I found calculating factorization by Pollard's p-1 method is almost impossible if use a conventional scientific calculator. For example, I am trying to factor n = 3317

$$ r_2 \equiv 2^2 \equiv 4\ \text{(mod 3317)}\\ r_3 \equiv 4^3 \equiv 64\ \text{(mod 3317)}\\ r_4 \equiv 64^4 \equiv 3147\ \text{(mod 3317)}\\ r_5 \equiv 3147^5 \equiv ...\ \text{(mod 3317)} $$

The value of $r_5$ was supposed to be calculated easily by using math tools on computer (e.g. UNIX tool bc or Pari/GP), but if I have to solve this question during an exam, any feasible way other than harshly calculating them by hand?

I am allowed to use scientific calculator (My model is CASIO fx-82), but calculating $3147^5$ on the calculator seemed still unfeasible.

Any better solution to this question? Thanks a lot.


Noting that $3147= -170 \bmod 3317 $ may help.

When doing calculations by hand or calculator, it is often useful to considered remainders with least absolute value. This is just the observation that $r \equiv m-r \bmod m$.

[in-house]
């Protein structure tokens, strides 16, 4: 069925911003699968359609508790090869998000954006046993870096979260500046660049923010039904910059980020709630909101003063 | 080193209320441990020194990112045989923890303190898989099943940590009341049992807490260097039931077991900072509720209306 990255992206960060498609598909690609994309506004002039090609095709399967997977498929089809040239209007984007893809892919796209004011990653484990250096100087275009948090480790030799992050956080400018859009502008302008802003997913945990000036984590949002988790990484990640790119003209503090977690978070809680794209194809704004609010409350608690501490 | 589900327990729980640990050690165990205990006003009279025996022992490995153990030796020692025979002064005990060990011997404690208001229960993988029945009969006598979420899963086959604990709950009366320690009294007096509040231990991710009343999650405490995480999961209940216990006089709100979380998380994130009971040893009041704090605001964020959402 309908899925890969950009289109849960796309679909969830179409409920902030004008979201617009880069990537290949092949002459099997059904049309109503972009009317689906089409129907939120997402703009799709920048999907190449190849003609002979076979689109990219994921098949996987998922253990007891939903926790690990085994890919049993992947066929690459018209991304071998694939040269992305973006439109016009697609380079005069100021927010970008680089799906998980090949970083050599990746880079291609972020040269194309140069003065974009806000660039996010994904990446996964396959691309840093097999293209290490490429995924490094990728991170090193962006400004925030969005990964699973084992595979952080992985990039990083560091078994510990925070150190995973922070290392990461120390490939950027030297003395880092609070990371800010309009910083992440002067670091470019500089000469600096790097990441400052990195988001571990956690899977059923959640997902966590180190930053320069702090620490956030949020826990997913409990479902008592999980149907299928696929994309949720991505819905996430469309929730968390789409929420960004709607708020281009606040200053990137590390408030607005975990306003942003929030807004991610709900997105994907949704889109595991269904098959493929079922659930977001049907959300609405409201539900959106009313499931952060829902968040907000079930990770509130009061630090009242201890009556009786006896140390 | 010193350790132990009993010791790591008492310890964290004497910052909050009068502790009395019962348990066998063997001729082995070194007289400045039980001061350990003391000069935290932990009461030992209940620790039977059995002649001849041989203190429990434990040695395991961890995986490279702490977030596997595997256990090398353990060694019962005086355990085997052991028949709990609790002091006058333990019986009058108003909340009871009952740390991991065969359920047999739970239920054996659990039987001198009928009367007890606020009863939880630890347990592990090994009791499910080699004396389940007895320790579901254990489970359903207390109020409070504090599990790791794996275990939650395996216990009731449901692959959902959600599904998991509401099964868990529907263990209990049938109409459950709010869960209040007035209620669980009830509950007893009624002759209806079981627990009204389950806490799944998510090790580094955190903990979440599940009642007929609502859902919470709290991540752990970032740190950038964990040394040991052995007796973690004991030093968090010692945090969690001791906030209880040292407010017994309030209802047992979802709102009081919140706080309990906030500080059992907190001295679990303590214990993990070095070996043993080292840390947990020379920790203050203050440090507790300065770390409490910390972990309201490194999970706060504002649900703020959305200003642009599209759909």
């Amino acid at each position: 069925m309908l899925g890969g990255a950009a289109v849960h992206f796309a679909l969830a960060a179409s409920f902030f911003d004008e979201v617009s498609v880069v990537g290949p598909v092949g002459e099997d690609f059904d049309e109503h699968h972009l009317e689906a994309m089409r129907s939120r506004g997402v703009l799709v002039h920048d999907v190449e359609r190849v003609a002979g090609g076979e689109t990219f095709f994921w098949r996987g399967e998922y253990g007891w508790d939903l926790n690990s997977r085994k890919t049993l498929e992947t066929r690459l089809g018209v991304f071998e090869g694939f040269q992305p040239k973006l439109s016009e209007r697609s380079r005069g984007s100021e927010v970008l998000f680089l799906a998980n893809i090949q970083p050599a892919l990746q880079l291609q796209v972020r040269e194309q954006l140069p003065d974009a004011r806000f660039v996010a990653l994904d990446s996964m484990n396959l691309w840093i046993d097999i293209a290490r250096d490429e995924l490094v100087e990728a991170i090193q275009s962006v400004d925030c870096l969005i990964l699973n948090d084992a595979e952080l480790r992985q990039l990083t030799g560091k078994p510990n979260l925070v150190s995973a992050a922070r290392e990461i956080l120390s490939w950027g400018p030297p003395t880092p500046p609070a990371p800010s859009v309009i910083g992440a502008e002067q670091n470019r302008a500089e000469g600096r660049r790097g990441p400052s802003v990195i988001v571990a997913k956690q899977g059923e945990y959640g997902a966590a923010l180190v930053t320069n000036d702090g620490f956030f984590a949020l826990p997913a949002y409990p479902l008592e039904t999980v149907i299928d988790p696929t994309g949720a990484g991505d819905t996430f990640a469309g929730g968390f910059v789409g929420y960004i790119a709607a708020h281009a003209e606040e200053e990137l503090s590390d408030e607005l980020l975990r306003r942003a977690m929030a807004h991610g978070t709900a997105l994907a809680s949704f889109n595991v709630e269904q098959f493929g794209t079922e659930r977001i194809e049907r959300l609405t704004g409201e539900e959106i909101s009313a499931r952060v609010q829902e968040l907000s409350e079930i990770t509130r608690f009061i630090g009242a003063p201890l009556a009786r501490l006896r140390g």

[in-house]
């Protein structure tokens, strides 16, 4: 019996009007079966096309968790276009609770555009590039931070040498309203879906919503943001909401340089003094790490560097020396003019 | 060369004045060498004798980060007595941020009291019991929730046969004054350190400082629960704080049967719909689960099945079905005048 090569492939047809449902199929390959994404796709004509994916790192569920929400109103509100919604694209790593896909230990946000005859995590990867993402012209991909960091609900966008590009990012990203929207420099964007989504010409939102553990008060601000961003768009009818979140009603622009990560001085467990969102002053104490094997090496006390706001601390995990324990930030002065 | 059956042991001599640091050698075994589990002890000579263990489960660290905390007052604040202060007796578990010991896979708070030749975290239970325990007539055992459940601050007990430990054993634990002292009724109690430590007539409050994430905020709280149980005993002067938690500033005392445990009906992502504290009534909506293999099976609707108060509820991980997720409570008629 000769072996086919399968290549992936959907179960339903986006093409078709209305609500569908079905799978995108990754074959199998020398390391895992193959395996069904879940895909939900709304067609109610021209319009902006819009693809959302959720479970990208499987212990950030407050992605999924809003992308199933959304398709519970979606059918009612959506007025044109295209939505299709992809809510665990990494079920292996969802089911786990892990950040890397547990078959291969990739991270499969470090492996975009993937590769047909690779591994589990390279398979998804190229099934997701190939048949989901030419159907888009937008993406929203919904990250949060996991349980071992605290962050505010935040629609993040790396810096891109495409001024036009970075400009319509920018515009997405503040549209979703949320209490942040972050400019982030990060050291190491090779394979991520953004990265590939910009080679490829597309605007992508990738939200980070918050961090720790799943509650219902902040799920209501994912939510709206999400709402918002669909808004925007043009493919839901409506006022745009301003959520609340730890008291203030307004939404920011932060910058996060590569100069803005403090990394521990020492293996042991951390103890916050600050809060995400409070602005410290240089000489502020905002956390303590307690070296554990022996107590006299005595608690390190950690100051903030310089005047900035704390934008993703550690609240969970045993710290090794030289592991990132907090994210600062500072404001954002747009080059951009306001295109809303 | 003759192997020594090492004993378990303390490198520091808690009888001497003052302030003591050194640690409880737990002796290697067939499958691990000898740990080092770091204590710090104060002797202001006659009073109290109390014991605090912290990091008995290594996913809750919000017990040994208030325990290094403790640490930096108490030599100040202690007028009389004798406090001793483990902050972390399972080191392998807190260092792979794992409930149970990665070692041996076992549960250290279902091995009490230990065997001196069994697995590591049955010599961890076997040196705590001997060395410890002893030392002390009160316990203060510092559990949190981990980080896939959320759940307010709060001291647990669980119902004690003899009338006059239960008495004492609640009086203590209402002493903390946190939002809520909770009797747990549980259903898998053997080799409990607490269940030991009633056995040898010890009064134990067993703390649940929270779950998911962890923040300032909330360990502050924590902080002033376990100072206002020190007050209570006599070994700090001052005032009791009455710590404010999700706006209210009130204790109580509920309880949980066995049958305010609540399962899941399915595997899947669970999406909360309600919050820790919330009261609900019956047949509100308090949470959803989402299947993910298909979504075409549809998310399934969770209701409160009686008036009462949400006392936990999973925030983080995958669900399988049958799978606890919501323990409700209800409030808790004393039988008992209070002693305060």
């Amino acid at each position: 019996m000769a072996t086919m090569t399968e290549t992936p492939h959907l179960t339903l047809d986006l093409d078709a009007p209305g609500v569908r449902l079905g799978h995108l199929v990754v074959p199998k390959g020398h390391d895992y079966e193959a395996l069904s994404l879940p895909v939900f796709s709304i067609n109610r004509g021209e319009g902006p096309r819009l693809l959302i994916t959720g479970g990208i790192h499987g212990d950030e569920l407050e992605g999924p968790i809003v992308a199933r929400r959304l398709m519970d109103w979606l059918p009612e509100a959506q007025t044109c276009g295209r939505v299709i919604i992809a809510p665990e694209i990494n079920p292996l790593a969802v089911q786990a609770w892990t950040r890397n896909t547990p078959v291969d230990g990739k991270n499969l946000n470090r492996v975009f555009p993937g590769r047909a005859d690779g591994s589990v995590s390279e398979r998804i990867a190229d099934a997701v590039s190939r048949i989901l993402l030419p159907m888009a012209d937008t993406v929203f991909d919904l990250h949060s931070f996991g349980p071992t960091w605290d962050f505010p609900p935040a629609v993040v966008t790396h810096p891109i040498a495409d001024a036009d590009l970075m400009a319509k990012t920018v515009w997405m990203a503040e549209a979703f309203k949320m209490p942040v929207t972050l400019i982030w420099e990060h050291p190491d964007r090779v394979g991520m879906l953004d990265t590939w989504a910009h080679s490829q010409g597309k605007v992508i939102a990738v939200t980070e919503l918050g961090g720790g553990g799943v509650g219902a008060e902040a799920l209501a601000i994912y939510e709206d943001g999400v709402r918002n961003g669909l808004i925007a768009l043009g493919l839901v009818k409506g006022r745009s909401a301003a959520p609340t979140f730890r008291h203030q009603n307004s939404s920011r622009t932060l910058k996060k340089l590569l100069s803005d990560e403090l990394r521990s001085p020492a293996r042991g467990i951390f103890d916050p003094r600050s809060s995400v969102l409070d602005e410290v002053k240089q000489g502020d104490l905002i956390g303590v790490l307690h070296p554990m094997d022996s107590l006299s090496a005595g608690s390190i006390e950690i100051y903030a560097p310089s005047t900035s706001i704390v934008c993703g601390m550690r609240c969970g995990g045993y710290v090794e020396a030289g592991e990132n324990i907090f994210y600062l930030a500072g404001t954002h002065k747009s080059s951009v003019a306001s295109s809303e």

Another observation is that you don't need to compute $3147^5 \bmod 3317$ by first computing $3147^5$ and then reducing it mod $3317$. You can reduce after every multiplication step or use a binary exponentiation method based on squaring: $3147^5 = (3147^2)^2\cdot 3147$.

  • $\begingroup$ Thank you for your solution, but can I still use $(-170)^5$ = $(-170^2)^2 \cdot -170$? $\endgroup$ – Yang Xia Jun 9 '14 at 13:30
  • 1
    $\begingroup$ @YangXia, sure. $\endgroup$ – lhf Jun 9 '14 at 13:31

Your Answer

By clicking “Post Your Answer”, you agree to our terms of service, privacy policy and cookie policy

Not the answer you're looking for? Browse other questions tagged or ask your own question.